Wind River Systems announced that the Vehicle Infrastructure Integration Consortium (VIIC) has selected Wind River’s General Purpose Platform, Linux Edition as the platform for developing the Vehicle On-Board Equipment (OBE) for their proof-of-concept activities.
Comprised of a group of leading automobile manufacturers, VIIC’s OBE initiative will enable a standards-based communications infrastructure that supports vehicle-to-infrastructure and vehicle-to-vehicle communications in an effort to improve vehicle safety, vehicle mobility and enable consumer and commercial services. Wind River was chosen by the consortium for the strength and breadth of its Linux solutions, its extensive automotive expertise and its robust global support services, the company says.
VIIC selected Wind River’s Linux distribution for automotive solutions after a comprehensive review and thoughtful consideration that compared other Linux vendors and the leading proprietary operating systems in the automotive industry today. The Wind River solution delivers a platform that combines flexibility with ease of integration, and can firmly support a decentralized project like OBE, to enable a low-risk, open-source solution.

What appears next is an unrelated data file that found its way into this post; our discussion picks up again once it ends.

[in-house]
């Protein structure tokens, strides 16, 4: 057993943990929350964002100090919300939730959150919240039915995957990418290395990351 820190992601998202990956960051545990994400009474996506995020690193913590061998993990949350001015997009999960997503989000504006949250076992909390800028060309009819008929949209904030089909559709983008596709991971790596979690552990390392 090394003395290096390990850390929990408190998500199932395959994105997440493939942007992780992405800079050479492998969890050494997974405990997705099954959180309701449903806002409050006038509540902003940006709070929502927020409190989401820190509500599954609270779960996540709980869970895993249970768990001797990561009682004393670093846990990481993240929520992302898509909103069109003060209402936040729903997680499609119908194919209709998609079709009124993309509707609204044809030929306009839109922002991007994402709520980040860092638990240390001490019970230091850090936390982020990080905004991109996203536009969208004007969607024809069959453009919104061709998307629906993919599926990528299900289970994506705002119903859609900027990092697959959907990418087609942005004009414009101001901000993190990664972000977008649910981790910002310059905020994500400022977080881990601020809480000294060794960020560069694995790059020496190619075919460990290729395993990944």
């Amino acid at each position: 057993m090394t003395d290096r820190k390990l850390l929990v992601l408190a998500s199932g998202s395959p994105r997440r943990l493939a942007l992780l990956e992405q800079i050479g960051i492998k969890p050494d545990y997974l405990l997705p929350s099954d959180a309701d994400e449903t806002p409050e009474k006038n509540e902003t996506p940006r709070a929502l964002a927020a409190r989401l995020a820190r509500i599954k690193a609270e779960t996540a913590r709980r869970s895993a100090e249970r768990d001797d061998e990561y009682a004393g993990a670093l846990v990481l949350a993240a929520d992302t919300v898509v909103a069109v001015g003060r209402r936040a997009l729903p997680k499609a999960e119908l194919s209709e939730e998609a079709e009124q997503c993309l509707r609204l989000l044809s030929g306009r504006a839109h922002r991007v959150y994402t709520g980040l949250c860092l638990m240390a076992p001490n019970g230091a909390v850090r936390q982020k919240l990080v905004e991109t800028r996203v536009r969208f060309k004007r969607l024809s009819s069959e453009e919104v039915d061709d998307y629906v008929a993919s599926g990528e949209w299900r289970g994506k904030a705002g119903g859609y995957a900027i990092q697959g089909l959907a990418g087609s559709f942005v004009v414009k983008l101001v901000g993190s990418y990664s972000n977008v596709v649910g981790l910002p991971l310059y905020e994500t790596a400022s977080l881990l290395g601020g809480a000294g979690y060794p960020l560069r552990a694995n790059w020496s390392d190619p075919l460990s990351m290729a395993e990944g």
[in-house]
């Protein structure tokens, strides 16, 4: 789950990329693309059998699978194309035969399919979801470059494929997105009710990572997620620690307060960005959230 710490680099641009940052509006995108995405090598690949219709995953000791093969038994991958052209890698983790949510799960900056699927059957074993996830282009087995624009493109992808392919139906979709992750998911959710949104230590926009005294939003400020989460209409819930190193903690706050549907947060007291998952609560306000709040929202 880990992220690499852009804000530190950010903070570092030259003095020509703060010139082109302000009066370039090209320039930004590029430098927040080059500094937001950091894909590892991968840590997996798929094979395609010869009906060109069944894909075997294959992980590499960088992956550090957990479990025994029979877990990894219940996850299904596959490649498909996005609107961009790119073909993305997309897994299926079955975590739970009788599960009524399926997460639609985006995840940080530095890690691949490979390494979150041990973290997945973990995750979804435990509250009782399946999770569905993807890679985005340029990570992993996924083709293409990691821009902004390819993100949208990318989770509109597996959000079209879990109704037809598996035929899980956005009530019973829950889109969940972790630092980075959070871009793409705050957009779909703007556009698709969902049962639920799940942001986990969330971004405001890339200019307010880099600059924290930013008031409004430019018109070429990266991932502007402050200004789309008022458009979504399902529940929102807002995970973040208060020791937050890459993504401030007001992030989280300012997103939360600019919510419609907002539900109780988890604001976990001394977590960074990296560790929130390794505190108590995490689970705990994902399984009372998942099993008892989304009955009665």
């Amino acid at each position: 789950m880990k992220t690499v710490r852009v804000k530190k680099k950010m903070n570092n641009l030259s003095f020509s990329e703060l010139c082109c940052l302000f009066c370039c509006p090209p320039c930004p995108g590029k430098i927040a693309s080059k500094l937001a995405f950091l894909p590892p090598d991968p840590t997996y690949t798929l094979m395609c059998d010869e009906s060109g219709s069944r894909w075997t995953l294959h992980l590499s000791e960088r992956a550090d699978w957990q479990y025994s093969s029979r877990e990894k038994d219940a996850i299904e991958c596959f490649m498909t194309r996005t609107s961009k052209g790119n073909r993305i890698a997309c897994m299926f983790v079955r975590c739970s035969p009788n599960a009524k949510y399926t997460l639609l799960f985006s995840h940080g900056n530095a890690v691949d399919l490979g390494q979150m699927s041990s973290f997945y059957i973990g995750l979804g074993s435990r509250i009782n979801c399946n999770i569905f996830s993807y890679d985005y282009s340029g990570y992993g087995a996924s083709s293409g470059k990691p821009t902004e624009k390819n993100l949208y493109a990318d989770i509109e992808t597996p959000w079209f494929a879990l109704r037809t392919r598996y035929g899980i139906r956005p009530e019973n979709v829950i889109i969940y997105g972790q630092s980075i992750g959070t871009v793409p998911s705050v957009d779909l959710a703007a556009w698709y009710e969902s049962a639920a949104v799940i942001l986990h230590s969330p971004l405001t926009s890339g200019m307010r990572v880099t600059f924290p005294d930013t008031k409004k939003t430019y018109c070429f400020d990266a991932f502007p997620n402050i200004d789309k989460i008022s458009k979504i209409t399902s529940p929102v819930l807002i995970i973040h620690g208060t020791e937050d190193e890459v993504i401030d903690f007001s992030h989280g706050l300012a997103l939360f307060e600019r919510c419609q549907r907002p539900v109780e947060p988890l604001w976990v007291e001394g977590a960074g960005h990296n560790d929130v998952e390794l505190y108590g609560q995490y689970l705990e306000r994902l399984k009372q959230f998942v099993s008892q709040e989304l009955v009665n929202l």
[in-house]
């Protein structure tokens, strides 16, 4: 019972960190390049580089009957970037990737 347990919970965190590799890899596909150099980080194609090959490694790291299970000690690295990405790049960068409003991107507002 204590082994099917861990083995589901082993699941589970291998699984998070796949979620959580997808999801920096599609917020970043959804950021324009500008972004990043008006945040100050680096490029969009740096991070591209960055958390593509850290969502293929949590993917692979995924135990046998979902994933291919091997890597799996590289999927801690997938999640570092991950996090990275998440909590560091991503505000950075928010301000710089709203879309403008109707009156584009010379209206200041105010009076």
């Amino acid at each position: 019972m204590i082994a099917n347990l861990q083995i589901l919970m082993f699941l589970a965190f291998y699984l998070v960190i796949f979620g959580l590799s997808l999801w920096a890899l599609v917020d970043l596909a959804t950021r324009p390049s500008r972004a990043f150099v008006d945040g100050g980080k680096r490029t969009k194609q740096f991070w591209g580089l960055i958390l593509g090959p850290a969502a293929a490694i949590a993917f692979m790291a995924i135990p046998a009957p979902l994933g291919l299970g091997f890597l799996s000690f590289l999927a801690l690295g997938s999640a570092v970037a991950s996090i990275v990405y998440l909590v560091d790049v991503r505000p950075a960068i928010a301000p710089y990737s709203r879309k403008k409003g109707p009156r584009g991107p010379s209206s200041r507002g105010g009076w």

The VIIC was established in 2004 to support the National VII Coalition effort to determine the feasibility of nationwide deployment of a Vehicle Infrastructure Integration (VII) program, and to establish a strategy for implementation, communications standards and capabilities. The National VII Coalition consists of the U.S. Department of Transportation, ten State Departments of Transportation, and light vehicle manufacturers. The VIIC’s members are: BMW of North America, LLC, DaimlerChrysler Corporation, Ford Motor Company, General Motors Corporation, Honda R&D Americas, Inc., Nissan North America, Inc., Toyota Motor Engineering & Manufacturing North America, Inc., and Volkswagen of America, Inc.
The VIIC will use Wind River’s expertise in open source and automotive solutions to deliver a board support package (BSP) and configure an emulation platform to accelerate development of OBE. In addition, Wind River’s global support organization will deliver local support, enabling the decentralized development and field testing for the initiative’s disparate members.
Vehicle OBE delivers an OSGi/Java-based application host platform; vehicle interface, human/machine interface (HMI) and global positioning services; and embedded Dedicated Short Range Communications (DSRC) radio, WAVE stack and Java communications API. If deployed, VII will require the build-out of networks, digital radios, pods and communications systems on major US roadways. Such a deployment of roadside infrastructure may incorporate various Intelligent Transportation Systems (ITS) technologies into the transportation network and integrate ITS communications and sensors in vehicles.
More information about the VII may be found at http://www.its.dot.gov/vii/index.htm.